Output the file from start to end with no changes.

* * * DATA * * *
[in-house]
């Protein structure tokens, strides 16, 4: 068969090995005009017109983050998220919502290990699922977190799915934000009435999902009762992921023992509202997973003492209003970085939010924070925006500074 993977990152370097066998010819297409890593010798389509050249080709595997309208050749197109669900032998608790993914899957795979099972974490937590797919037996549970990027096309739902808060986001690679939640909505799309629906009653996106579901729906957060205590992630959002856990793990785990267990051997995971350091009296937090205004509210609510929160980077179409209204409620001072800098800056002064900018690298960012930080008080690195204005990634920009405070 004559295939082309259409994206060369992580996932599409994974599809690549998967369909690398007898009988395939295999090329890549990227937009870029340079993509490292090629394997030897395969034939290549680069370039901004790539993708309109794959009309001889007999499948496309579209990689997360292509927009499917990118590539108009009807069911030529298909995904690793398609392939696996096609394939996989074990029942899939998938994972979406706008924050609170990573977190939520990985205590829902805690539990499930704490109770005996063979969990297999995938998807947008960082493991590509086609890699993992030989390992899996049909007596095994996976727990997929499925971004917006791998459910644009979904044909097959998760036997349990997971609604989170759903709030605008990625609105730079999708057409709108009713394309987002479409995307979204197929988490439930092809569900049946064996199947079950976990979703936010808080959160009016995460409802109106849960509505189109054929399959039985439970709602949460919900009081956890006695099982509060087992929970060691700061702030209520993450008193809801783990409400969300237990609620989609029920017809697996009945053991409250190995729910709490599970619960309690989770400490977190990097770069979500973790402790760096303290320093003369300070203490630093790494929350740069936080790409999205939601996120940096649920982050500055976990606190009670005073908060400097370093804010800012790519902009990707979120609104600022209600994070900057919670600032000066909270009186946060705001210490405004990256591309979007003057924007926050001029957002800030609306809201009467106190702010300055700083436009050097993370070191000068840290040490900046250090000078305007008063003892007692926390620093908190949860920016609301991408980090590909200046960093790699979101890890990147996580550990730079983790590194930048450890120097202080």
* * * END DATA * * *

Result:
[in-house]
């Protein structure tokens, strides 16, 4: 068969090995005009017109983050998220919502290990699922977190799915934000009435999902009762992921023992509202997973003492209003970085939010924070925006500074 993977990152370097066998010819297409890593010798389509050249080709595997309208050749197109669900032998608790993914899957795979099972974490937590797919037996549970990027096309739902808060986001690679939640909505799309629906009653996106579901729906957060205590992630959002856990793990785990267990051997995971350091009296937090205004509210609510929160980077179409209204409620001072800098800056002064900018690298960012930080008080690195204005990634920009405070 004559295939082309259409994206060369992580996932599409994974599809690549998967369909690398007898009988395939295999090329890549990227937009870029340079993509490292090629394997030897395969034939290549680069370039901004790539993708309109794959009309001889007999499948496309579209990689997360292509927009499917990118590539108009009807069911030529298909995904690793398609392939696996096609394939996989074990029942899939998938994972979406706008924050609170990573977190939520990985205590829902805690539990499930704490109770005996063979969990297999995938998807947008960082493991590509086609890699993992030989390992899996049909007596095994996976727990997929499925971004917006791998459910644009979904044909097959998760036997349990997971609604989170759903709030605008990625609105730079999708057409709108009713394309987002479409995307979204197929988490439930092809569900049946064996199947079950976990979703936010808080959160009016995460409802109106849960509505189109054929399959039985439970709602949460919900009081956890006695099982509060087992929970060691700061702030209520993450008193809801783990409400969300237990609620989609029920017809697996009945053991409250190995729910709490599970619960309690989770400490977190990097770069979500973790402790760096303290320093003369300070203490630093790494929350740069936080790409999205939601996120940096649920982050500055976990606190009670005073908060400097370093804010800012790519902009990707979120609104600022209600994070900057919670600032000066909270009186946060705001210490405004990256591309979007003057924007926050001029957002800030609306809201009467106190702010300055700083436009050097993370070191000068840290040490900046250090000078305007008063003892007692926390620093908190949860920016609301991408980090590909200046960093790699979101890890990147996580550990730079983790590194930048450890120097202080």